Function of the Achilles tendon
If the triceps surae muscle contracts, this leads – via the Achilles tendon – to plantar flexion. This is the movement you perform when you stand on tiptoe. The muscle with its Achilles tendon is also involved in supination (turning the foot inwards, as when you try to see the sole of your foot).
The Achilles tendon reflex
Testing of the Achilles tendon reflex is part of the standard examination of the patient in neurology. Here, the examiner usually stretches the patient’s muscle (and thus also the tendon) slightly by pushing/pulling the forefoot a little upwards and then hitting the tendon with the reflex hammer. If the reflex is intact, the foot moves towards the ground (plantar flexion). The reflex is connected via the tibial nerve and the spinal cord segments S1 and S2.
Naming the Achilles tendon
Achill (Achilleus) was a hero of Greek mythology who was mortal as the son of a divine mother and a human father. His mother Thetis, however, wanted to make him at least invulnerable and for this purpose she bathed him in the river Styx, which separated the underworld from the overworld. But the heel she held on to when she immersed him did not come into contact with the water and thus became his only vulnerable spot, the “Achilles’ heel“. Later it was supposed to be a poisonous arrow that hit him right there and killed him.
Stretching the Achilles tendon
Particularly in the Achilles tendon, tendon shortening often occurs, which can be very painful. The best therapy for acute complaints is stretching exercises, if possible several times a day and for about 30 seconds each time. For example, with a simple lunge forward, when the leg of the affected side is behind, a stretching of the Achilles tendon can be achieved.
To do this, straighten the upper body and bend the front leg, the back leg stands firmly on the floor and the heel is pressed down. In everyday life, steps are suitable for stretching the Achilles tendon by standing on the step with the front foot only and letting the affected heel slowly hang down over the edge. If you experience pain when stretching, you should stop stretching immediately and seek physiotherapeutic advice. But also chronic inflammation of the Achilles tendon, as it often occurs in athletes, can be treated by such stretching exercises and the pain often associated with it decreases.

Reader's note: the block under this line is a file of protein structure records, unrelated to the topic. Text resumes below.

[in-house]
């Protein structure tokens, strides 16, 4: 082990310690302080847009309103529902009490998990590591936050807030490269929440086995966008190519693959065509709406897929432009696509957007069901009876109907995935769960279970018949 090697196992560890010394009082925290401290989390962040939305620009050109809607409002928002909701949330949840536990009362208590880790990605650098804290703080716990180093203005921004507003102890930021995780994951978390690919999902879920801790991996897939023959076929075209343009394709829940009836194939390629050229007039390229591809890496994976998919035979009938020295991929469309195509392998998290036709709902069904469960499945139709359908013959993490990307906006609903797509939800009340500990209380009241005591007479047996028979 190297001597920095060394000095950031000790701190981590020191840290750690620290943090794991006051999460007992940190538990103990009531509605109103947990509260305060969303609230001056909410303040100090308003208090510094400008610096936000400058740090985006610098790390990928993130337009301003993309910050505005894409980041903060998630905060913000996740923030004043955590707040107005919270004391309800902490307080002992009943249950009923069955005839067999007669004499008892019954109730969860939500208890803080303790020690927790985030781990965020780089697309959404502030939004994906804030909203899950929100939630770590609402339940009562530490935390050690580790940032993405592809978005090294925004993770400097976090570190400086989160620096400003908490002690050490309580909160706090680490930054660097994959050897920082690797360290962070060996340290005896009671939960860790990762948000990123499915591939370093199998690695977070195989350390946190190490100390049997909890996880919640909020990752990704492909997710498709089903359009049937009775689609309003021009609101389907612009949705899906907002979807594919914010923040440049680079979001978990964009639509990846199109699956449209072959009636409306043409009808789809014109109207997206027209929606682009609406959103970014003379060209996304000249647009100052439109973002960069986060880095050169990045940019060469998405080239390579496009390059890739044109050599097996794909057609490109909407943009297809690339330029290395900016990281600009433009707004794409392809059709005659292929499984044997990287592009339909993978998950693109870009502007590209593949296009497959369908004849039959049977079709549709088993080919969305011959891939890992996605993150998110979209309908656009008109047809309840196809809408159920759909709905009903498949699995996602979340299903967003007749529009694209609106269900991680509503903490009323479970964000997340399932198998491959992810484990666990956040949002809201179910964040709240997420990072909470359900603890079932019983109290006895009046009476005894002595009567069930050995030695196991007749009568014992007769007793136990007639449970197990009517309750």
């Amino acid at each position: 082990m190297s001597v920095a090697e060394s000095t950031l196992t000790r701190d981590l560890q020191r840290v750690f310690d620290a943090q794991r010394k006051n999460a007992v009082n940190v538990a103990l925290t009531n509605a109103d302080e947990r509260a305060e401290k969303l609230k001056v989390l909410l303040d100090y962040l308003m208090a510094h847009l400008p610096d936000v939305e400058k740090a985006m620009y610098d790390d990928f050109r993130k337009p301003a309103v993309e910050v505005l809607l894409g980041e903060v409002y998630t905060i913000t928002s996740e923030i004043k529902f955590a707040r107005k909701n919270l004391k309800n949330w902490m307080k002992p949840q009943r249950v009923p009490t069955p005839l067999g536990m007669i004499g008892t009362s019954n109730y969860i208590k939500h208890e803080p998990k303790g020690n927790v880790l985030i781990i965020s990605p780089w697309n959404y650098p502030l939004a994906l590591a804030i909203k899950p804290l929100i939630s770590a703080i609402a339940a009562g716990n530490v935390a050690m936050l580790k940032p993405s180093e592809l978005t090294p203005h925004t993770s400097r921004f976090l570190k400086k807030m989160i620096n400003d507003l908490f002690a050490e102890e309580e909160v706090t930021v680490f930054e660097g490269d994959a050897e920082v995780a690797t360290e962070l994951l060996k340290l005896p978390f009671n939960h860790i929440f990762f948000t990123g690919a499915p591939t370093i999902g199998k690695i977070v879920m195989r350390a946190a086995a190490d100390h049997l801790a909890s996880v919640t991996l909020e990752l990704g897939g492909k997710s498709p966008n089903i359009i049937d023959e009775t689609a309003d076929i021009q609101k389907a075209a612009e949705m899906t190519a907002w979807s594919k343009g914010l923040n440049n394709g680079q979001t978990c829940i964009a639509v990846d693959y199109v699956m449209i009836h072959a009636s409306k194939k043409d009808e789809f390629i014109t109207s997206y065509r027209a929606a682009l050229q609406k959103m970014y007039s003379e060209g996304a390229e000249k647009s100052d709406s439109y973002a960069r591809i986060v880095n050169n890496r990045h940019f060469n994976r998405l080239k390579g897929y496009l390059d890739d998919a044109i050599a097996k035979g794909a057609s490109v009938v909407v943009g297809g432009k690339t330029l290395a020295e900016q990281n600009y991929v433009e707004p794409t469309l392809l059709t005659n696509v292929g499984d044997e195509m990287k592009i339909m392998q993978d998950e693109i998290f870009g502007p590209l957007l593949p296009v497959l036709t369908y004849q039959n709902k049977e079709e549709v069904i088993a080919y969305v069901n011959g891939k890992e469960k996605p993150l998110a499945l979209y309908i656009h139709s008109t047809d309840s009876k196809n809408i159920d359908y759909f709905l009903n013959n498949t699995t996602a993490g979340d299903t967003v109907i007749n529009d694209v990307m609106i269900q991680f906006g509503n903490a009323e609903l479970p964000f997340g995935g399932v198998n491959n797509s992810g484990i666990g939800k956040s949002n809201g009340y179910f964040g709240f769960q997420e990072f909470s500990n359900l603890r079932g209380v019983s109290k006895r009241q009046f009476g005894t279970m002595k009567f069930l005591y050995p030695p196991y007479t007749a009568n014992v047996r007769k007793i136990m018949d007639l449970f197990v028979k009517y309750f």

Tapering the Achilles tendon
Taping is the application of a functional adhesive plaster tape that does not completely immobilize the treated joints or muscles, but only prevents undesired or excessive movement. In this way, tape bandages can support the stability of the muscle and bone apparatus. With regard to the Achilles tendon, taping can help with pain, shortening and overstraining, but plays a particularly important role in the prevention of Achilles tendon complaints.
In order for a tape bandage to actually fulfil its function, it should be applied under professional guidance. Strip-shaped tapes are stuck parallel to the Achilles tendon on the heel bone, the rear calf bone and under the foot to relieve the Achilles tendon and stabilise the ankle. The decision for a tape bandage of the Achilles tendon should also always be made by a doctor or therapist.
A kinesiotape bandage does not provide support for the Achilles tendon, it is not a replacement for a splint or Achilles tendon bandage, it can only relieve discomfort and pain. Acute injuries and swelling or external injuries speak against the use of a tape bandage and should be examined by a doctor or physiotherapist. Taping is also no longer sufficient for Achilles tendon inflammation or partial tears of the Achilles tendon. Only in the final stage of recovery after therapy can a tape be used again as mechanical support for the Achilles tendon to stabilize the ankle.